Google’s recycled materials promise is a hardware head-scratcher

Chris Davies - Aug 5, 2019, 1:39 pm CDT
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Google’s recycled materials promise is a hardware head-scratcher

Google plans to use recycled materials in all of its Made by Google products from 2022, part of a green commitment by the search giant to raise its game in environmentally-friendly tech. Don’t expect a fully-recycled Google Home or Pixel smartphone, however.

“Starting in 2022,” Anna Meegan, Head of Sustainability, Consumer Hardware for Google said today, “100 percent of Made by Google products will include recycled materials with a drive to maximize recycled content wherever possible.” Before then, by 2020 all of Google’s shipments to and from its customers will be carbon neutral.

Google has already been using post-consumer recycled plastic for some of its Nest products, Meegan points out, and details what green steps it’s taking in product environmental reports. The Google Home Mini, for example, uses 20-percent post-consumer recycled plastic in its top and bottom enclosures, while its packaging is 94-percent paper- and fiber-based. Other products, like the Pixel 3, don’t use recycled materials beyond their packaging, but come with more efficient power supplies.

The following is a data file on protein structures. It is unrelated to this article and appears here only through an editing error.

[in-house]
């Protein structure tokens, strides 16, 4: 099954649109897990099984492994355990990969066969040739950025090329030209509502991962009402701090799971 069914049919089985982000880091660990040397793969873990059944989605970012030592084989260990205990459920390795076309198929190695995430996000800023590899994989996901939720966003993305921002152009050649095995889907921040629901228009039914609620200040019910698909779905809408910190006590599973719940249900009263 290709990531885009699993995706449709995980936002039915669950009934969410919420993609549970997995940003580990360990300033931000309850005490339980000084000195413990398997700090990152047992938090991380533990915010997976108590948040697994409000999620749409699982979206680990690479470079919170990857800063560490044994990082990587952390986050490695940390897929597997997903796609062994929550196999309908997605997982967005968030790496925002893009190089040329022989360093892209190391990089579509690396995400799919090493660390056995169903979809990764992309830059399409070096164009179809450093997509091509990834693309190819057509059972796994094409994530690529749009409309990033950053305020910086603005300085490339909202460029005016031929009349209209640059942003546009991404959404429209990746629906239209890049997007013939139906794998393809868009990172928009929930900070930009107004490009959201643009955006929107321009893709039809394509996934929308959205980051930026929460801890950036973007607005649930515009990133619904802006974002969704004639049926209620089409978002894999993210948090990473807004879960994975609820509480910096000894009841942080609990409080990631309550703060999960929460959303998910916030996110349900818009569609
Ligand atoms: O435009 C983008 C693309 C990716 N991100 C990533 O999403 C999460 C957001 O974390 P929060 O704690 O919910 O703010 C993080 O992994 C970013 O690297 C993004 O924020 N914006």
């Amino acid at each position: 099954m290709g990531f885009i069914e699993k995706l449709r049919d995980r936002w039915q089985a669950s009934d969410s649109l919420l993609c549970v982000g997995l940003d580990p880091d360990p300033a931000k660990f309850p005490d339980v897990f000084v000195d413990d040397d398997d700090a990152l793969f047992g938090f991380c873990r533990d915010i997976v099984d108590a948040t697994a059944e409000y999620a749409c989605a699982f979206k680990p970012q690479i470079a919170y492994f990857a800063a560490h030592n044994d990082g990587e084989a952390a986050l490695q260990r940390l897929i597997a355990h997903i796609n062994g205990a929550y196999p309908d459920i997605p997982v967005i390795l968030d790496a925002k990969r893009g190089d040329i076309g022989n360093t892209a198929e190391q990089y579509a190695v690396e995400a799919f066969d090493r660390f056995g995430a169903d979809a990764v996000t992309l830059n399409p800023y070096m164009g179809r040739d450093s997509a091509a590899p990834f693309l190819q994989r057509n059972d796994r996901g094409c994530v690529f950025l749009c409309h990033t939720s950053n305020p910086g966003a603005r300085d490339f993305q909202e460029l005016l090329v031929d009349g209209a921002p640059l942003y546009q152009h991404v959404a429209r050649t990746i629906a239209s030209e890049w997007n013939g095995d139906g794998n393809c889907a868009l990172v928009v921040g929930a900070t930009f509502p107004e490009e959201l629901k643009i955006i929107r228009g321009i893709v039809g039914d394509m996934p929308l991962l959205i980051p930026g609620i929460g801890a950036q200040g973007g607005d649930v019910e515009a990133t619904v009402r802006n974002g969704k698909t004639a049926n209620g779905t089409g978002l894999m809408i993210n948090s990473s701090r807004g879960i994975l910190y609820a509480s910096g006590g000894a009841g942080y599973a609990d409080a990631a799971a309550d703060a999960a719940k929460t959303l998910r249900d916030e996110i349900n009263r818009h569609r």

Without a specific number commitment, it’s hard to say how far Google’s promise will take it from 2022 onward. After all, even just a microscopic piece of recycled plastic in some component of a future Pixel smartphone would presumably be sufficient to check off the “uses recycled materials” box compared to the current status-quo. The “100-percent” figure Meegan mentions refers to the entirety of the Made by Google range, not the entirety of the materials of each product.

Then there’s the question of repairability. Consumer tech firms have been criticized in recent years for moving away from designs amenable to owners repairing their own hardware. Whether it’s sealed batteries, ports that are fused into place, or displays that are integrated into cover glass, fixing rather than just replacing phones and other gadgets has become commonplace.

Google’s Pixel range has, at least in its most recent designs, been a little better than some of the competition on that front. The Pixel 3a and Pixel 3a XL scored 6 out of 10 when repair-enthusiasts iFixit assessed the 2019 Android smartphones, with particular praise for modular internal components and (relatively) straightforward casings to open.

Even with that, however, it’s questionable just how big an impact Google’s commitment today will make in the long term. Despite its efforts, the company is still a minority player in smartphones, after all. While Android Q and the Pixel 4 will lay out the roadmap Google envisages for phones in the coming year, the guidance Android phone-makers may really need is in embracing efficiency.


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